When you hear the phrase “world history”, you may well think of the contents of this chapter. This is the chronology that has been passed down to us in school. The reason we associate world history with the past few millennia has as much to do with the realities of history as the history of reality.
On the affirmative side, this was an age of profoundly influential changes. The most powerful institutions 1,000 years ago were empires and world religions. Although they often clashed at the margins, they unified kingdoms into ever-larger blocs, alliances, and cultures. By 1700, trade and international affairs were consciously global. Virtually everyone lived in a society that had been transformed by a major empire or religion, whether a Brazilian Catholic or a Chinese Buddhist.
Empires and nation-states were the highest recognized form of sovereignty. Their disputes were settled more by contests of strength than by rule of law. Competition often brought out the best and worst of nations. This was shown time and again, from the Chinese warring states to the Greek and Mayan city-states. Seafaring empires such as England, France, and the Netherlands engaged in an accelerating cultural competition. Their rivalry produced wonders such as capitalism and the scientific revolution, but, as we know, they were engaged on a fatal collision course. The 30-Years War and other ostensibly “holy” wars set the pattern that would continue until the empires finally destroyed each other in the 20th century. The change that Europe brought to Africa and the Americas is an extremely mixed legacy, among the most divisive historical issues today.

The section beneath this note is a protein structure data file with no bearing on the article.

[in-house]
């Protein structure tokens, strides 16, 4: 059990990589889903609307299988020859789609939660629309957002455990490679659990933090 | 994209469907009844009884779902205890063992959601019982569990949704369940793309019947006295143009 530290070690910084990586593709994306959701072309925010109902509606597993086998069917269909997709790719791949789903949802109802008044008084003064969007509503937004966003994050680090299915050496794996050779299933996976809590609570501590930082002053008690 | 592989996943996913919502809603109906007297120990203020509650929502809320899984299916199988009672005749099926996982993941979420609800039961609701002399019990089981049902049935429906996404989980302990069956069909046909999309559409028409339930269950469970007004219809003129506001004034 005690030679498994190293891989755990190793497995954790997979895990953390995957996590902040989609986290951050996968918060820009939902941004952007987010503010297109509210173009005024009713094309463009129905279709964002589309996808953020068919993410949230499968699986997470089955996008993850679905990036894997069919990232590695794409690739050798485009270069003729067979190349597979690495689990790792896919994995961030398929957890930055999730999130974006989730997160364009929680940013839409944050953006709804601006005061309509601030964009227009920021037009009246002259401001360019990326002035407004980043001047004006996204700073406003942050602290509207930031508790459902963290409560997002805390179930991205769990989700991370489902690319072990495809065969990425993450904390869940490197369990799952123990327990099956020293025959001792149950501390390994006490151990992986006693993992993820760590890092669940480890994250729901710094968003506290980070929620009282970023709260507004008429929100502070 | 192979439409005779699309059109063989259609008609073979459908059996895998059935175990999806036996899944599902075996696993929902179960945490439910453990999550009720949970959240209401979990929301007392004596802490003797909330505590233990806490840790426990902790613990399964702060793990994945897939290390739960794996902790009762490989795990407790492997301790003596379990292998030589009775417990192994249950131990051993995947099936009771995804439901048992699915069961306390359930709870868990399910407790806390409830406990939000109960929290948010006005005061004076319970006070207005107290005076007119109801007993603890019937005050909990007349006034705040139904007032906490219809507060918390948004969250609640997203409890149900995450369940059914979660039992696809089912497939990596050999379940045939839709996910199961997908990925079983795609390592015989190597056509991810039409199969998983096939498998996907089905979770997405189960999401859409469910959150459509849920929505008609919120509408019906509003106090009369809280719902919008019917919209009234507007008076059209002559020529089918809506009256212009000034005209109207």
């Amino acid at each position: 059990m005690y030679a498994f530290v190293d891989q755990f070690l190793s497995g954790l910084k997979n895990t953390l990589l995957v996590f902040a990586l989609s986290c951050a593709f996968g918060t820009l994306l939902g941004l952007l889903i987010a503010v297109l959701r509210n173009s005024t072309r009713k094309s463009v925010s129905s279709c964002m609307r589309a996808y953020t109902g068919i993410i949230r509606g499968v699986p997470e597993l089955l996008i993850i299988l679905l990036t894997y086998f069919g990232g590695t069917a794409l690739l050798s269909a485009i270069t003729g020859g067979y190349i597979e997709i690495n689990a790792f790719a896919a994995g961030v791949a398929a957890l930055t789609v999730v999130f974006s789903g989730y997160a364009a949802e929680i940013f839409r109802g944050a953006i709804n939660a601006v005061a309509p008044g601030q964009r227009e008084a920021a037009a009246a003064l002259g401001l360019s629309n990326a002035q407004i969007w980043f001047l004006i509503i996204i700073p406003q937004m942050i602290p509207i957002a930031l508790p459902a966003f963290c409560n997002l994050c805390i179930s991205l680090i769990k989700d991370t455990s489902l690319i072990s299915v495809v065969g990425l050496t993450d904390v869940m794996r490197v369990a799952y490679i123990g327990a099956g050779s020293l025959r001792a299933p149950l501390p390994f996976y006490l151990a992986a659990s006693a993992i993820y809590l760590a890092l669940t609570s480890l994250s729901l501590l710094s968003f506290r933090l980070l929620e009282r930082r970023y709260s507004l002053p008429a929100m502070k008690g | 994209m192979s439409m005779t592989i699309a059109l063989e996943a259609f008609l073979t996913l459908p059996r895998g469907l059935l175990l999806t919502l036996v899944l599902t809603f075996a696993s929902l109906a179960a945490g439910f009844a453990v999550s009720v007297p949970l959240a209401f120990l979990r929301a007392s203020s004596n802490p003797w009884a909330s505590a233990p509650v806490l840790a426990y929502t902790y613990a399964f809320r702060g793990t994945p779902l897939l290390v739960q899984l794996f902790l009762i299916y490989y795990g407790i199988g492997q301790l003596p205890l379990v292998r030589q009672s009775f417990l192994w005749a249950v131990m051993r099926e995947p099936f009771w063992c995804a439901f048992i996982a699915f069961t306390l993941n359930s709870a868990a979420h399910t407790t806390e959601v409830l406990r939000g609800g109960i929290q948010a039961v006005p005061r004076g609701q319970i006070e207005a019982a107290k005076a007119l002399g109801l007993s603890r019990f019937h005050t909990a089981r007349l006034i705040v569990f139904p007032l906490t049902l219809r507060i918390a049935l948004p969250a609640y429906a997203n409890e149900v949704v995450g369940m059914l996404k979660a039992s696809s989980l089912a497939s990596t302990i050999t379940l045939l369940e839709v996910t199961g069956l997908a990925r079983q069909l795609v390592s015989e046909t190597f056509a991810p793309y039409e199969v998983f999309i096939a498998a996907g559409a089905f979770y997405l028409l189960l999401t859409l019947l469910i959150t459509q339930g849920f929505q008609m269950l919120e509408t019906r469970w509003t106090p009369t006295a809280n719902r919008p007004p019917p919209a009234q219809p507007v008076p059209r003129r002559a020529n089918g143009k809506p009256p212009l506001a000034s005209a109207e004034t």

There is another, very pragmatic reason that history courses focus on the last few millennia. Before recent sciences such as archaeology and paleontology, the only window into the past was written records. Writing and reading became commonplace only in the 1st millennium BCE. The ancient Greeks and Chinese had particularly good scripts, so we often think that history began with them. With an exclusive reliance on ancient writings that fade out gradually beyond 1000 BCE, it is easy to get the false impression that this was a magical time when human affairs themselves emerged from a void. As we have seen in Chapters 3 – 4, though, institutions such as government, law, and religion were already highly advanced by that time. Surely Confucius, Jesus, and the Buddha were not the first people to talk about human decency, but, since their wisdom was among the earliest on record, they were given immense credit and accorded super-human qualities. The oldest written scriptures of the Jews and Hindus – the bases of all surviving world religions – date from this period and purport to describe the creation of the world. With no earlier texts to refute them, they were literally taken as gospel.
The quiet counterrevolution was the progression of rational thought. Ancient Greeks understood logic and the nuances of language. Millennia later, science and statistics gave scholars techniques for understanding nature. To a casual observer, the world may have looked much the same at the end of Chapter 3 as at the beginning. Drastic changes were on the horizon, based not on how the world looked but at how some people were looking at it.
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